Thomas Carlyle: The works of peace versus battles and war-tumults
From On History (1830)
Which was the greater innovator, which was the more important personage in man’s history – he who first led armies over the Alps, and gained the victories of Cannae and Thrasymene; or the nameless boor who first hammered out for himself an iron spade? When the oak-tree is felled, the whole forest echoes with it; but a hundred acorns are planted silently by some unnoticed breeze. Battles and war-tumults, which for the time din every ear, and with joy or terror intoxicate every heart, pass away like tavern-brawls; and, except some few Marathons and Morgartens, are remembered by accident, not by desert…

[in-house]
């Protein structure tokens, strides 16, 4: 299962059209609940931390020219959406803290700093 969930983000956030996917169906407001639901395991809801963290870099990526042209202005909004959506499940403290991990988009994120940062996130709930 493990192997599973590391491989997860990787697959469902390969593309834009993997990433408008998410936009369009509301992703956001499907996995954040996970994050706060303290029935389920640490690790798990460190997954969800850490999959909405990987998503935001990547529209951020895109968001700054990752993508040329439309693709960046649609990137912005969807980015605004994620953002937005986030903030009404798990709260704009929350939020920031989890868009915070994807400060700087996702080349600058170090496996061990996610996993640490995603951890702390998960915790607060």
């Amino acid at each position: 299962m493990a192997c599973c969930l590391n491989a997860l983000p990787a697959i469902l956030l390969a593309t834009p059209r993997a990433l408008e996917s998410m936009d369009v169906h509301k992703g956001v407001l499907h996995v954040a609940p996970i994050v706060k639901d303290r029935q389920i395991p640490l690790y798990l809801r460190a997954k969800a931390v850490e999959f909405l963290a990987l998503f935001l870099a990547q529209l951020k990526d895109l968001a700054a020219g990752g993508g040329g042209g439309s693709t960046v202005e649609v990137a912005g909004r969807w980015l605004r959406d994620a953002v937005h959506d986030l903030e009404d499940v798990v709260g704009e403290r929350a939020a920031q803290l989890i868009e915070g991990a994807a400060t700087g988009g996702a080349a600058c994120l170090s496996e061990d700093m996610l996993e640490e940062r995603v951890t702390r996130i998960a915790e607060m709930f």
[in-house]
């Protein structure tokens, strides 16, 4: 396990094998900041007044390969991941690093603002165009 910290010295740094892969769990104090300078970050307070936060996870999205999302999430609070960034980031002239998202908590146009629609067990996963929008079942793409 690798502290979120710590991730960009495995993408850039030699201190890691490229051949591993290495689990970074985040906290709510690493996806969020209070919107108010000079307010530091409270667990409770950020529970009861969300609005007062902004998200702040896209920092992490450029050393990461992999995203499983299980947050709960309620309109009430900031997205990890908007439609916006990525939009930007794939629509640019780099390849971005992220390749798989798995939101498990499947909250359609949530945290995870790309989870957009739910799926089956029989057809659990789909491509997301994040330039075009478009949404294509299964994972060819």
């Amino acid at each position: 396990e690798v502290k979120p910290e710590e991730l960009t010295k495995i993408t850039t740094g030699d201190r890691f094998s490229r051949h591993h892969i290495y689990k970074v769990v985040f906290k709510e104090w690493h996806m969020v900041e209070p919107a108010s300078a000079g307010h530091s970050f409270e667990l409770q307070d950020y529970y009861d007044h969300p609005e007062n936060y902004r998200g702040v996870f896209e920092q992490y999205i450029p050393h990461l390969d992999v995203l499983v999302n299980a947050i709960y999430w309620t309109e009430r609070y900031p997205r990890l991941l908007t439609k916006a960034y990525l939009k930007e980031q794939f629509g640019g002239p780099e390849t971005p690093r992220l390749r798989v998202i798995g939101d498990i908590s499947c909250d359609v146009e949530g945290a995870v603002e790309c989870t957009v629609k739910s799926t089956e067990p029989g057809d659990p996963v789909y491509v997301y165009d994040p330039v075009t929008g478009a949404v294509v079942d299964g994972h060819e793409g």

The time seems coming when much of this must be amended; and he who sees no world but that of courts and camps; and writes only how soldiers were drilled and shot, and how this ministerial conjuror out-conjured that other, and then guided, or at least held, something which he called the rudder of Government, but which was rather the spigot of Taxation, wherewith, in place of steering, he could tap, and the more cunningly the nearer the lees – will pass for a more or less instructive Gazetteer, but will no longer be called an Historian.